Sunday, March 1, 2015

Do some political parties age better than others?

Former Gov. Ted Strickland's decision to challenge Sen. Rob Portman, Republican "commonsense conservative," as he sees it, has drawn mostly yawns from Ohio's media stallions who  argue it is a dramatic  sign of the Democratic Party's pathetic  lack of youth and energy. (Strickland is 73).

I would agree that the party needs a younger profile.  But for the articles and editorial pages to fret over the Democrats' creaking bones is a rare sign of  Ohio's Republican-leaning newspapers to fret over the general welfare  of the  "other party".

Young or old, it usually doesn't make that much difference who shows up on the state ballot as a Democrat.    Don't take my word for it.  If age is a factor, here are some engaging figures from the 2014 vote:

Of the five state offices on the ballot, only one posted a Republican younger than his opponent , Treasurer Josh Mandel, 37, big deal(!),  who was younger than his opponent Connie Pillich, a lively and competent 54.

In the other four, Republicans were the greybeards - none  more pronounced than the attorney  general contest that pitted Republican incumbent Mike DeWine, at 68  against Democrat David Pepper, 43!

As long as these many years that I've followed DeWine's career, I've never figured out how he maintains his Rasputin-like grip on editorial writers leading them to such contradictory endorsements.   The Plain Dealer produced not a single negative word about Pepper, a Cincinnati lawyer who had ably served as a county commissioner and city councilman.  The PD however, did go on distressfully about the lengthy downside of DeWine's tenure as the state's top lawyer, from questionable awards of state contracts to other matters that led him "astray'' by "insulting Ohio's voters for refusing"   to debate Pepper.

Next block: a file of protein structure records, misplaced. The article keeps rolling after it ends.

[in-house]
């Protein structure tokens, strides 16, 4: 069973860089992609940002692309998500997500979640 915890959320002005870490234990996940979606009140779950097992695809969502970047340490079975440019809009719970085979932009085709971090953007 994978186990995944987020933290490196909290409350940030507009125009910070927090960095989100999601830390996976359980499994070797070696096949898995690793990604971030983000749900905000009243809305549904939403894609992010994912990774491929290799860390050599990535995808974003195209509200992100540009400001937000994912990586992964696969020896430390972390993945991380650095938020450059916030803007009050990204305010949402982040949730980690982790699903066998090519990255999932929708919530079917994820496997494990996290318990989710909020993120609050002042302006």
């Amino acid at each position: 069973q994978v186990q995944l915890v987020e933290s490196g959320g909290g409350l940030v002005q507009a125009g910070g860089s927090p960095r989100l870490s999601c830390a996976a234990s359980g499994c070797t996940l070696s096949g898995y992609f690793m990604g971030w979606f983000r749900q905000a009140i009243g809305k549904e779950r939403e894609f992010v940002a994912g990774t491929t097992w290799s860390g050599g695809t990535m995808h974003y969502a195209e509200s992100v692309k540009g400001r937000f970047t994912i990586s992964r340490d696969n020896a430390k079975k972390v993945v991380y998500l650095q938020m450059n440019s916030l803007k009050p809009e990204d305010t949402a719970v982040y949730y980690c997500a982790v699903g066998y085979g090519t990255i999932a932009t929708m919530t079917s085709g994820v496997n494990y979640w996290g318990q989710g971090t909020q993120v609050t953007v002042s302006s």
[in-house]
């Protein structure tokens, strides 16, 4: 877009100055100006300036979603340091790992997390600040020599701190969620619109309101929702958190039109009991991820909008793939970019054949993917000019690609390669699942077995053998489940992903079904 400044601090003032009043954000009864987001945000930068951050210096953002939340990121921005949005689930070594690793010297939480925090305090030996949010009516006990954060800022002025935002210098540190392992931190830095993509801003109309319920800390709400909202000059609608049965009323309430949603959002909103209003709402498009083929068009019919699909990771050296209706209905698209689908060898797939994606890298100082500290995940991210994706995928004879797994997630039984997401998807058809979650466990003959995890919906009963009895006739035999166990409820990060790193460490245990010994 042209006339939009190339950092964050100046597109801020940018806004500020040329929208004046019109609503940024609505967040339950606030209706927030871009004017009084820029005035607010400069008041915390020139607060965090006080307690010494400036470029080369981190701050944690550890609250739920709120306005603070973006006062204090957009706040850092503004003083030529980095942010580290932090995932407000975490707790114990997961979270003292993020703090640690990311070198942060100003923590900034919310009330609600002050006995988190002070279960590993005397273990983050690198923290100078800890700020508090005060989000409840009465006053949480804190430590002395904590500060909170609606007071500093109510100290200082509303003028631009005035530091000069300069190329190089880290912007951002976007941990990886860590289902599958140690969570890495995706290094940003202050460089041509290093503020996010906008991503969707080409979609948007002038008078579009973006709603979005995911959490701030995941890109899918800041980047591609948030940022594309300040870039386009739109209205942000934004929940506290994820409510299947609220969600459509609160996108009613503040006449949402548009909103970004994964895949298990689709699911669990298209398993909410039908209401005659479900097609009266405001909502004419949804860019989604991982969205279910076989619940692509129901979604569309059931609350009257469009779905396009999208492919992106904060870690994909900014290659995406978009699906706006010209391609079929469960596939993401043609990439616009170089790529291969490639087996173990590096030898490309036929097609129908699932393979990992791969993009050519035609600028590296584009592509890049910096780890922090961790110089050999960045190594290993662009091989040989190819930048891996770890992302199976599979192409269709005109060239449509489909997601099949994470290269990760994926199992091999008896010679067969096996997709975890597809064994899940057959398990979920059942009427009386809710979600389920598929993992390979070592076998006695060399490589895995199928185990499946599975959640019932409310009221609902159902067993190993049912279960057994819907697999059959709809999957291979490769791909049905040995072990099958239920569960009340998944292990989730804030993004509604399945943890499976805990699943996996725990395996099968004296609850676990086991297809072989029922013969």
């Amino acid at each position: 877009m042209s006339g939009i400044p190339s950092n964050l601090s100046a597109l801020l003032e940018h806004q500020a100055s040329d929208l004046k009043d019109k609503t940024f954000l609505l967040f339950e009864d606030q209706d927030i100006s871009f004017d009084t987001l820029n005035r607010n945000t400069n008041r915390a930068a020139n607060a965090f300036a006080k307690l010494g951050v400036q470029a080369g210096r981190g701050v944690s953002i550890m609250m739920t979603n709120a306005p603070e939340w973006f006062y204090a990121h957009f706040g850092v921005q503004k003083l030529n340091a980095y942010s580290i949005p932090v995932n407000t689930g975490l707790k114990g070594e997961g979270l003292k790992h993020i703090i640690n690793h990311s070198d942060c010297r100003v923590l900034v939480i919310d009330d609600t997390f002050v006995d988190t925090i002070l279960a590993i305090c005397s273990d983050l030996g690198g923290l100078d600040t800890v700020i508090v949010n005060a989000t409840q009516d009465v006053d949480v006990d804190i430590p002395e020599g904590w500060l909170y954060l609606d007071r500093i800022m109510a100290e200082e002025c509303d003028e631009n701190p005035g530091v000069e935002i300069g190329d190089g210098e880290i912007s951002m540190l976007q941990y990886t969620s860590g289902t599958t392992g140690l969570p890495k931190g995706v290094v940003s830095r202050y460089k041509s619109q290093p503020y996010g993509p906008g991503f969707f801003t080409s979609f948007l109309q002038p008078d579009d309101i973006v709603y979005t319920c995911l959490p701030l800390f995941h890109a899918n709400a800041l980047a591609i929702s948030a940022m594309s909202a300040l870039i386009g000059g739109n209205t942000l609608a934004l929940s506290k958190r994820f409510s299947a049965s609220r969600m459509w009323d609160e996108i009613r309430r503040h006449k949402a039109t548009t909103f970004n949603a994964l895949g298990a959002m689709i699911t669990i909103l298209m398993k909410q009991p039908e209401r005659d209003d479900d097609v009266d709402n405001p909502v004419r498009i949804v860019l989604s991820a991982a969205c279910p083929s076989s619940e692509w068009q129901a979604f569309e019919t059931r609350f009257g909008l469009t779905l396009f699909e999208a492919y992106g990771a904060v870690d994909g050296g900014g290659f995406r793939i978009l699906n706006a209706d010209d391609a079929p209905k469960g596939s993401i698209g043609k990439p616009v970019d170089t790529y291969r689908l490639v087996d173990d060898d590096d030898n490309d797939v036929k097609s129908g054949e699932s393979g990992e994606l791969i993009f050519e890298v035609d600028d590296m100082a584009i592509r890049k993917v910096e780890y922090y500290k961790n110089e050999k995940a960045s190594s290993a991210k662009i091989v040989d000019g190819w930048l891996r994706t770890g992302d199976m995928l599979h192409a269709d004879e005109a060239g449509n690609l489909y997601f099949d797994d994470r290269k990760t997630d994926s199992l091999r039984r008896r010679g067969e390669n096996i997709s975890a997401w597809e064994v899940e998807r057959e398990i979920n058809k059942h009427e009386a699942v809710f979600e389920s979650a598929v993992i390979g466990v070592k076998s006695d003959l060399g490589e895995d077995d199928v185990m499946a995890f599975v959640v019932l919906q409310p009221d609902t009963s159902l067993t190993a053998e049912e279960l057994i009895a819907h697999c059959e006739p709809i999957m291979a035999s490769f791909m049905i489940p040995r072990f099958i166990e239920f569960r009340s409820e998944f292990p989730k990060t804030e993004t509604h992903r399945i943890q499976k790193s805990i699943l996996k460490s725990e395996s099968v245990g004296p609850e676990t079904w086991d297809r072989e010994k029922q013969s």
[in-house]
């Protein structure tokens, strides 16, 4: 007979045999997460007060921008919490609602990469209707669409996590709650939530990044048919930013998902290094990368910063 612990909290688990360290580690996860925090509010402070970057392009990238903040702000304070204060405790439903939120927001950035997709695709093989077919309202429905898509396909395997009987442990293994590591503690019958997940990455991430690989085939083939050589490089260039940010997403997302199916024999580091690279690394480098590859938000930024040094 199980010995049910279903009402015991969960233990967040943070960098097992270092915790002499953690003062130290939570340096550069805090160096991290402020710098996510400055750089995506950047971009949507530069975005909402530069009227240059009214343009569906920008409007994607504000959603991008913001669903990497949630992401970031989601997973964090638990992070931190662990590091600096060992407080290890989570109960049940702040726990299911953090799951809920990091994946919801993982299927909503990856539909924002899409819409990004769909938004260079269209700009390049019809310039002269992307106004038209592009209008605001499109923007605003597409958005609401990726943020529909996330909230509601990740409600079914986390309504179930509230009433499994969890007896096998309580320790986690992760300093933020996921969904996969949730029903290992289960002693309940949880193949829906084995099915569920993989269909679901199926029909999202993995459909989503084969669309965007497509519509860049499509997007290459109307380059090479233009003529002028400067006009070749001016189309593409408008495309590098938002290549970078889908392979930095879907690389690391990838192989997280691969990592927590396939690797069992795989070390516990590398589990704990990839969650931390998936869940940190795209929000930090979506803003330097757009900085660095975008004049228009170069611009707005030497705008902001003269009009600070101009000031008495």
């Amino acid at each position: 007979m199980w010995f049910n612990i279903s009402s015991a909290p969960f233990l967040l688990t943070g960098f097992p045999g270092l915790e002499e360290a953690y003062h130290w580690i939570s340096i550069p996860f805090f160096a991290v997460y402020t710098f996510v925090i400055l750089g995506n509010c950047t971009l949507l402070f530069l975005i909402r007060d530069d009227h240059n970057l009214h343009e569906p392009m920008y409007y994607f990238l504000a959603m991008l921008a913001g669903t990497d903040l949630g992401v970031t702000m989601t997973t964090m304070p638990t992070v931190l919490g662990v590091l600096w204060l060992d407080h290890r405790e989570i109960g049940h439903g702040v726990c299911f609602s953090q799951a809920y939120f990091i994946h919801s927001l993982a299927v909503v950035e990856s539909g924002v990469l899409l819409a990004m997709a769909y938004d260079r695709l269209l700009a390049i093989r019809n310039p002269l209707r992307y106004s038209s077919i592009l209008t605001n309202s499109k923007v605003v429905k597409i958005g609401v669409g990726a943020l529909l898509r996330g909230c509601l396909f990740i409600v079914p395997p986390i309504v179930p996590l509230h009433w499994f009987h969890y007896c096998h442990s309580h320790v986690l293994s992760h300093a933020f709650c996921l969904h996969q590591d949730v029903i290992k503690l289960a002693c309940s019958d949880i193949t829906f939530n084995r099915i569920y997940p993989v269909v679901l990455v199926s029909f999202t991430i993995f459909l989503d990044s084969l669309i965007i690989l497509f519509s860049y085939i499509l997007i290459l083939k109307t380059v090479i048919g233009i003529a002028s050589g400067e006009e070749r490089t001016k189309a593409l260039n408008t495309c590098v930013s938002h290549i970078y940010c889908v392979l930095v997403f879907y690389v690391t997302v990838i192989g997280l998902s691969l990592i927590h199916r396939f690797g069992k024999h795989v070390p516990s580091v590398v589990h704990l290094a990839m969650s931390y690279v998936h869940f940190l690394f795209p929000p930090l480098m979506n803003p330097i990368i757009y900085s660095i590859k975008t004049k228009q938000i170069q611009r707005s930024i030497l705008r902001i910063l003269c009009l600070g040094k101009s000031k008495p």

So what will it be?  Sayeth the lords of the Cleveland newspaper world:

"DeWine is a work in progress.  But his flaws and blind spots are more than outweighed by his energetic and effective advocacy on behalf of all Ohioans on a range of issue" thus earning him a approval for a second term.  

A work in progress at 68? Better hurry.

The PD lined up six of its opinion writers to record the  event.    Elizabeth Sullivan, the opinion director of the Northeast Ohio Media Group,  expressed her sorrow over the old folks party thusly:  Strickland's  return is "another sorry statement about the dearth of  viable Democratic candidates for a statewide run..."

Then, my old paper, the Beacon Journal, concluded that although DeWine "has stumbled at times"  the record also showed that he ''has been a much better attorney general than  Pepper allows" and deserves a second term.

Jarring, too, is DeWine's active  agenda that has been at odds with the paper's position on several major  issues dominating everyone's lives, from the Affordable Care Act to abortion rights and same-sex marriage.

With the yawners, I guess, it depends what party is creakily on the ballot.

So for the Dems,  would it improve their chances  if they sent in a teenage  candidate for an endorsement interview?   You might grow old waiting for a reply.

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